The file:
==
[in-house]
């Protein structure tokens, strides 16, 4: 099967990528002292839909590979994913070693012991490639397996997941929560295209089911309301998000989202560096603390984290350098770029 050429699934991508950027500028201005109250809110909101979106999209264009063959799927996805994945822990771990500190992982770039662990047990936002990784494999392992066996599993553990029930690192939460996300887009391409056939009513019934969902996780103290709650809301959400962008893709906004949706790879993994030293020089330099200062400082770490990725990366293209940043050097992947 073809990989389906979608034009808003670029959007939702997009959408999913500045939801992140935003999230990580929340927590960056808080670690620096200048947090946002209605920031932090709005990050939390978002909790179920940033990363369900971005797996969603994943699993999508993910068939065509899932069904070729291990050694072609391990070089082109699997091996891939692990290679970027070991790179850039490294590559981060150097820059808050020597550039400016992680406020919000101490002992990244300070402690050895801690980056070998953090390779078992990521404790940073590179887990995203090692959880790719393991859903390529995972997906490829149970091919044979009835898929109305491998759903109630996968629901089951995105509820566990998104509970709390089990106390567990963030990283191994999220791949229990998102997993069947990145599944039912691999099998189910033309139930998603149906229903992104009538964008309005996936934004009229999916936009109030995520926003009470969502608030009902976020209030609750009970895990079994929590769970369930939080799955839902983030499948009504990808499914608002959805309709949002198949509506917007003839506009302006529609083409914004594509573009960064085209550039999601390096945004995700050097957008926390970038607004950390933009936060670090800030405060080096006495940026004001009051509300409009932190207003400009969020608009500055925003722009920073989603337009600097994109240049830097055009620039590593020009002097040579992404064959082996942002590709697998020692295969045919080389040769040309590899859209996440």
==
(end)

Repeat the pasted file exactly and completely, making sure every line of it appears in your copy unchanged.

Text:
[in-house]
């Protein structure tokens, strides 16, 4: 099967990528002292839909590979994913070693012991490639397996997941929560295209089911309301998000989202560096603390984290350098770029 050429699934991508950027500028201005109250809110909101979106999209264009063959799927996805994945822990771990500190992982770039662990047990936002990784494999392992066996599993553990029930690192939460996300887009391409056939009513019934969902996780103290709650809301959400962008893709906004949706790879993994030293020089330099200062400082770490990725990366293209940043050097992947 073809990989389906979608034009808003670029959007939702997009959408999913500045939801992140935003999230990580929340927590960056808080670690620096200048947090946002209605920031932090709005990050939390978002909790179920940033990363369900971005797996969603994943699993999508993910068939065509899932069904070729291990050694072609391990070089082109699997091996891939692990290679970027070991790179850039490294590559981060150097820059808050020597550039400016992680406020919000101490002992990244300070402690050895801690980056070998953090390779078992990521404790940073590179887990995203090692959880790719393991859903390529995972997906490829149970091919044979009835898929109305491998759903109630996968629901089951995105509820566990998104509970709390089990106390567990963030990283191994999220791949229990998102997993069947990145599944039912691999099998189910033309139930998603149906229903992104009538964008309005996936934004009229999916936009109030995520926003009470969502608030009902976020209030609750009970895990079994929590769970369930939080799955839902983030499948009504990808499914608002959805309709949002198949509506917007003839506009302006529609083409914004594509573009960064085209550039999601390096945004995700050097957008926390970038607004950390933009936060670090800030405060080096006495940026004001009051509300409009932190207003400009969020608009500055925003722009920073989603337009600097994109240049830097055009620039590593020009002097040579992404064959082996942002590709697998020692295969045919080389040769040309590899859209996440």